Peggy & Liz:
I do agree with you on the public/private behavior issues you have raised.
As Peggy suggests, safety or "feeling safe" is a critical element. We
in our "Men Helping Boys" programs that once the boys felt it was a safe
place to discuss issues the "masks" came off and they "hungered" for
connection and the opportunity to talk about their lives. School, the
classroom and the "street" are often not perceived as safe places. Homes
often are, however. I have had many men tell me that they show and share
their emotions within the safety and comfort of theirs homes, but as soon
they step off the front porch the "guise," the "mask" or the "pose" is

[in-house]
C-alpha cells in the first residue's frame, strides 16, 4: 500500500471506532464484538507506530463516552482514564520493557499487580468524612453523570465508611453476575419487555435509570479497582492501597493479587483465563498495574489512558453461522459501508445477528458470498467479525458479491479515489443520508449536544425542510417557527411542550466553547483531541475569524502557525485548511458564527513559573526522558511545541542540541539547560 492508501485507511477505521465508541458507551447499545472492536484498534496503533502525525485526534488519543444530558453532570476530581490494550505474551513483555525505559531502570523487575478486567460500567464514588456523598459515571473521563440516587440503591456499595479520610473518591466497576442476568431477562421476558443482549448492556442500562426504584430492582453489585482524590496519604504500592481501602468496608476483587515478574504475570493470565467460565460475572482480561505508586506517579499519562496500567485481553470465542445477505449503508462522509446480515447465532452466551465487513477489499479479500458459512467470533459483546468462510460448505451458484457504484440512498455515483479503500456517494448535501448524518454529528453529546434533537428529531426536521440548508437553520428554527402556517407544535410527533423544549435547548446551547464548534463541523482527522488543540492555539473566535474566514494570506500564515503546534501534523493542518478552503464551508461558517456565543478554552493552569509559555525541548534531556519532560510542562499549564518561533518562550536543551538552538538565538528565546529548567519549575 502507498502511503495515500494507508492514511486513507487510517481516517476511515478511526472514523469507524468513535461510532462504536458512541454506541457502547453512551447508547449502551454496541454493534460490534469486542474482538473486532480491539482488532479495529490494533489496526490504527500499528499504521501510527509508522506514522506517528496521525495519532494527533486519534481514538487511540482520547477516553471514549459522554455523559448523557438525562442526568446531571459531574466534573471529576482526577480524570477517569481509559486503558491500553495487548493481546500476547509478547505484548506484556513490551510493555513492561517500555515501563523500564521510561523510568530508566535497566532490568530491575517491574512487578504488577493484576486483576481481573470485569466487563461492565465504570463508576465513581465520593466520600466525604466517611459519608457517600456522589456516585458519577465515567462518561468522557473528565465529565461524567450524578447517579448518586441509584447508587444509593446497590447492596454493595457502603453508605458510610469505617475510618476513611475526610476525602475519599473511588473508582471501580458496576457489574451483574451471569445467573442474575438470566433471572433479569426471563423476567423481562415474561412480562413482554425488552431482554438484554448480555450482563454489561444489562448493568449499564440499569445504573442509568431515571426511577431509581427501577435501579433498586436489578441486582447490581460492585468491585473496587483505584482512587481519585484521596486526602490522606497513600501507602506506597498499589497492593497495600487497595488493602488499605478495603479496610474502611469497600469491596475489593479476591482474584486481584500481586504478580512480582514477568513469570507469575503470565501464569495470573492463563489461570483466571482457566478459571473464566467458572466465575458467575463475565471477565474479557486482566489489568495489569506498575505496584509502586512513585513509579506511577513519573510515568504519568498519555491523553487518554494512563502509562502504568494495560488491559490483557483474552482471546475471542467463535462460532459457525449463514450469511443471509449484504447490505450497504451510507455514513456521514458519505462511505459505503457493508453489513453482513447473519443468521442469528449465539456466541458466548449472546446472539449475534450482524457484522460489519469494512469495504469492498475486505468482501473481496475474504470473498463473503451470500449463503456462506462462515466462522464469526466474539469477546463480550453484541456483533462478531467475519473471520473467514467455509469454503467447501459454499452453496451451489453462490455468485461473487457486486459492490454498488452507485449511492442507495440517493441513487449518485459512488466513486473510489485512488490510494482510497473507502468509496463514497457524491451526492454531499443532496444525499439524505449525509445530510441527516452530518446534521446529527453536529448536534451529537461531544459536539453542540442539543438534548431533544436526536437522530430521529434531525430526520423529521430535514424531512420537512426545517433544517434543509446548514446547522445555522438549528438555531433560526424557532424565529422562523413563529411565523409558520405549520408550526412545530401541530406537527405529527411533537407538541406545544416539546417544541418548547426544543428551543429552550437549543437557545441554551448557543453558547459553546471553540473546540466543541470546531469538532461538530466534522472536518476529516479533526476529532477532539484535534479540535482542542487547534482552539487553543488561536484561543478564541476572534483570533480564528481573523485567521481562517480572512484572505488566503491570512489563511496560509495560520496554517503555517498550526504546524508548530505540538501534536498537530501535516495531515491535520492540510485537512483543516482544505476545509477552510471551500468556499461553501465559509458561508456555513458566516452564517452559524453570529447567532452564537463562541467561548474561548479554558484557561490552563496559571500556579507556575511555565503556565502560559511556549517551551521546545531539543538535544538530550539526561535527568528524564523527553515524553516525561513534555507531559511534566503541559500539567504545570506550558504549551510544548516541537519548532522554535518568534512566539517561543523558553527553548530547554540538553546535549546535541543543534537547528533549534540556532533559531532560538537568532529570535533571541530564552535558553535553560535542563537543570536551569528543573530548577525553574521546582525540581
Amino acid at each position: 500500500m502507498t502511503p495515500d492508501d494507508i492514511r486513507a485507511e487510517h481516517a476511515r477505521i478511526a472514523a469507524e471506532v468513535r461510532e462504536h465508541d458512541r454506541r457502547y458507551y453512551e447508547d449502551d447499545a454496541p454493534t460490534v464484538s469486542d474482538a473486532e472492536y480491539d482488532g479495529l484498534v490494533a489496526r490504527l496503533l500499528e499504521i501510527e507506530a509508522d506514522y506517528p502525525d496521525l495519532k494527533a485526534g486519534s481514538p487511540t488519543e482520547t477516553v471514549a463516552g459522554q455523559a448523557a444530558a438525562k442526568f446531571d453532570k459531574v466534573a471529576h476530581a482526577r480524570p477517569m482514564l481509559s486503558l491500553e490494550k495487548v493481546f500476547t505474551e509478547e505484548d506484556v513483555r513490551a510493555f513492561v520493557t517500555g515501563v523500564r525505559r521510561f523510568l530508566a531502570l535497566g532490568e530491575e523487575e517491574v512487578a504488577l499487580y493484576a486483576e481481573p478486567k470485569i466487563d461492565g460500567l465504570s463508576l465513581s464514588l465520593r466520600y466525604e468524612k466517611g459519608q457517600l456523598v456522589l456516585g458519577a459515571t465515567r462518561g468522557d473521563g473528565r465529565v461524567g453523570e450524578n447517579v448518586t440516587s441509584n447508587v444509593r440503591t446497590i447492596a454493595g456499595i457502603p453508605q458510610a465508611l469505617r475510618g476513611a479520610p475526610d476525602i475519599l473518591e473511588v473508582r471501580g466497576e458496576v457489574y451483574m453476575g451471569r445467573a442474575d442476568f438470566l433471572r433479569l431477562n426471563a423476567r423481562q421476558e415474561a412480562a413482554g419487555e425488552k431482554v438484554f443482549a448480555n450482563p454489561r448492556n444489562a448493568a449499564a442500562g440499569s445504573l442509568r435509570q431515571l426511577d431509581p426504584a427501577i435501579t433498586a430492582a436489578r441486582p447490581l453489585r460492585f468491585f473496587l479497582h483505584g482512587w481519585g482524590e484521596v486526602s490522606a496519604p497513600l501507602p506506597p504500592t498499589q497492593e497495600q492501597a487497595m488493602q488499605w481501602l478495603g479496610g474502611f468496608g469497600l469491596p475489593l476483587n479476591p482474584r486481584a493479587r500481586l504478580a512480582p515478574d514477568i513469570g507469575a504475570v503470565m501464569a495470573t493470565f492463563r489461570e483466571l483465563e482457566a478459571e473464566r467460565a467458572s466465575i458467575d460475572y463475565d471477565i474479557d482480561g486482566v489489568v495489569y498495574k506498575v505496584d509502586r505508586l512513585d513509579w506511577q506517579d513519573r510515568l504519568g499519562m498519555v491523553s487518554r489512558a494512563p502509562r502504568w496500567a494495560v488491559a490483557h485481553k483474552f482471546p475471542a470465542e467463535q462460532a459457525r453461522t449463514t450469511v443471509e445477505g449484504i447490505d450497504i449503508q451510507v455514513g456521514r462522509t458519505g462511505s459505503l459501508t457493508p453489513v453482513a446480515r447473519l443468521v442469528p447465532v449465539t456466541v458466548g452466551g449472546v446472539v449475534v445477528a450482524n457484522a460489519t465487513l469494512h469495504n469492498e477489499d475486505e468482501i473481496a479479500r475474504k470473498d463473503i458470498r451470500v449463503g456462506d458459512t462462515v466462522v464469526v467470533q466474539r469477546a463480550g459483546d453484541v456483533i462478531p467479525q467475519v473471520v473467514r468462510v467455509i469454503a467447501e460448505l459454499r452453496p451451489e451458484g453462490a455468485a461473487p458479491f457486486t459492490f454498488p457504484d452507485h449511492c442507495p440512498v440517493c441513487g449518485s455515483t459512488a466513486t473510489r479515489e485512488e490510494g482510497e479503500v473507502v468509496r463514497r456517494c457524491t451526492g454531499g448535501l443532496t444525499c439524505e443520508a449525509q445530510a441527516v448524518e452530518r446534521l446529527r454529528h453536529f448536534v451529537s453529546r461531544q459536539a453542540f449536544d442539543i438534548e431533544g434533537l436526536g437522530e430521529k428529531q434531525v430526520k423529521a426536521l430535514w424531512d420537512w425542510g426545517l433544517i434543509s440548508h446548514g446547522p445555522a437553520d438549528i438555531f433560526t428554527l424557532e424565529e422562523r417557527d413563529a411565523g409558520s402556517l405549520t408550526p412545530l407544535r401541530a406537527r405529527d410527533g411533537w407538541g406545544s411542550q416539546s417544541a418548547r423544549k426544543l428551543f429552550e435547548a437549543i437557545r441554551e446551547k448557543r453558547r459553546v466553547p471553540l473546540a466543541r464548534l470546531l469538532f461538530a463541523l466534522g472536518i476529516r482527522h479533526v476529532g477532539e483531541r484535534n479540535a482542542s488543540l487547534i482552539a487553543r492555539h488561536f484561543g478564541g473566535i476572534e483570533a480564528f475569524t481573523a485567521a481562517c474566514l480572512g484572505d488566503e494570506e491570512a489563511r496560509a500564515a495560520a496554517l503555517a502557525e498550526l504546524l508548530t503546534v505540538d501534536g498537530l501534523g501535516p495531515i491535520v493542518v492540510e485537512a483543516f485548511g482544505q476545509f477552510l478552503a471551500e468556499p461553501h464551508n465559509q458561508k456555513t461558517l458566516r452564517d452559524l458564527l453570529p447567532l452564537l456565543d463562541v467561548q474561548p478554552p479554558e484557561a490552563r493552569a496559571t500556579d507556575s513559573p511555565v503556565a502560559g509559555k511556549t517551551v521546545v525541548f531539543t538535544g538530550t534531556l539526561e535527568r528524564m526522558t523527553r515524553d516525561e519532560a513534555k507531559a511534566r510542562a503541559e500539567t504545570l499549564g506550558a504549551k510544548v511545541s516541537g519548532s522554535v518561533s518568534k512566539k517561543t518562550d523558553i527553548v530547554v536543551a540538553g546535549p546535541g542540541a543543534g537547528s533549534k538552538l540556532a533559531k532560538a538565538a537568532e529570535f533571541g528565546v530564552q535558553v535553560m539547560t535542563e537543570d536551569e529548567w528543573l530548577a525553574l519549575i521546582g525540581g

activated. This awareness of their "double lives" is a phenomenon that
men can identify with at some level. Some of the research with preschool
boys has looked at young boys ability to be relational while also "knowing"
when they have to behave "like a boy." Many of the men involved in the
Helping Boys" programs described that as we explored masculinity in
preparation for program development. It speaks to both men's access to
qualities, as well as an acute awareness of what is at stake at they
negotiate themselves in the public sphere.
One of the major questions, of course is, how do we create those safe
in schools; places that support what Gilligan calls "healthy resistance" to
ex role expectations. The idea of fostering that healthy resistance has
been the foundation of many of the programs we have developed for
girls; particularly in the areas of math, science and career development.
believe that it can also apply to how we begin to more directly address
of the needs related to the healthy development of boys. Creating safe
places is paramount.
Thanks for the questions and insight.
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